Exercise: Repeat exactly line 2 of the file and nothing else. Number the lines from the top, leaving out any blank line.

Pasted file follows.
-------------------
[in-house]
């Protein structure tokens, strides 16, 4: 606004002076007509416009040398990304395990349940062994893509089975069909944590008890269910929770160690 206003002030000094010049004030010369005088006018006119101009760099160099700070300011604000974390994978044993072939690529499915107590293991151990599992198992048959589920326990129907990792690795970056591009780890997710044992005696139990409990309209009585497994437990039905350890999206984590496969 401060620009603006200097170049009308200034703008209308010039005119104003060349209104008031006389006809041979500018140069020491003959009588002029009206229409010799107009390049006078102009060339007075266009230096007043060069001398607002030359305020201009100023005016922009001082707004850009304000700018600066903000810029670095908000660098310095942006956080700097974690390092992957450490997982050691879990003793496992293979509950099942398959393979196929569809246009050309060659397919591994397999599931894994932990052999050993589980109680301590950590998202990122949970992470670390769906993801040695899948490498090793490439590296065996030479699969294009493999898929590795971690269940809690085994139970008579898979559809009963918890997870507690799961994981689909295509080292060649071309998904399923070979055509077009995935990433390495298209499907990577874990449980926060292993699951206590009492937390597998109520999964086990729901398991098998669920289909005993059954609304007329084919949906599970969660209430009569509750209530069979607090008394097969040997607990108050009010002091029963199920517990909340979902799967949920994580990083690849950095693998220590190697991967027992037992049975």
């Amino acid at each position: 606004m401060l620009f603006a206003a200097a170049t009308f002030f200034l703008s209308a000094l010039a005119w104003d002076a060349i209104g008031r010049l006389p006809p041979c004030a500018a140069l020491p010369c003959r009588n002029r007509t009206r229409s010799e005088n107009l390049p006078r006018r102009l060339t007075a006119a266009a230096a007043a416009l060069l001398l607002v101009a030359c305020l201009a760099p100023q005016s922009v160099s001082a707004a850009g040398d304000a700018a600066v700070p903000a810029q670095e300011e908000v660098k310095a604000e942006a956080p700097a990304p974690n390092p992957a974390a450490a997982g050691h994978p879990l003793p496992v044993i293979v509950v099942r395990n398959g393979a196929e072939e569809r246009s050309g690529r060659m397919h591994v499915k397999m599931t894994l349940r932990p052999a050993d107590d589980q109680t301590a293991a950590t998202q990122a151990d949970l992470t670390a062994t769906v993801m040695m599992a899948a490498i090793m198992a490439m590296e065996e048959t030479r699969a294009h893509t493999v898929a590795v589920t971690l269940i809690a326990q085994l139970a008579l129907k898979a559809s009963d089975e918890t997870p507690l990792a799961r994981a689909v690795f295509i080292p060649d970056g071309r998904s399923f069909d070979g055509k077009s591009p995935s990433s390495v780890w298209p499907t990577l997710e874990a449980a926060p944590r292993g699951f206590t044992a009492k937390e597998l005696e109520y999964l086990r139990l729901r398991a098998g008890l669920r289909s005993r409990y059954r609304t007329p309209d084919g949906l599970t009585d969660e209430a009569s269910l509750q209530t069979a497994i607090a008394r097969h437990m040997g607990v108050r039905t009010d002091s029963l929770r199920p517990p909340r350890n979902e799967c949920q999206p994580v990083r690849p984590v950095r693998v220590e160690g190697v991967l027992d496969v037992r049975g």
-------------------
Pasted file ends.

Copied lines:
């Protein structure tokens, strides 16, 4: 606004002076007509416009040398990304395990349940062994893509089975069909944590008890269910929770160690 206003002030000094010049004030010369005088006018006119101009760099160099700070300011604000974390994978044993072939690529499915107590293991151990599992198992048959589920326990129907990792690795970056591009780890997710044992005696139990409990309209009585497994437990039905350890999206984590496969 401060620009603006200097170049009308200034703008209308010039005119104003060349209104008031006389006809041979500018140069020491003959009588002029009206229409010799107009390049006078102009060339007075266009230096007043060069001398607002030359305020201009100023005016922009001082707004850009304000700018600066903000810029670095908000660098310095942006956080700097974690390092992957450490997982050691879990003793496992293979509950099942398959393979196929569809246009050309060659397919591994397999599931894994932990052999050993589980109680301590950590998202990122949970992470670390769906993801040695899948490498090793490439590296065996030479699969294009493999898929590795971690269940809690085994139970008579898979559809009963918890997870507690799961994981689909295509080292060649071309998904399923070979055509077009995935990433390495298209499907990577874990449980926060292993699951206590009492937390597998109520999964086990729901398991098998669920289909005993059954609304007329084919949906599970969660209430009569509750209530069979607090008394097969040997607990108050009010002091029963199920517990909340979902799967949920994580990083690849950095693998220590190697991967027992037992049975």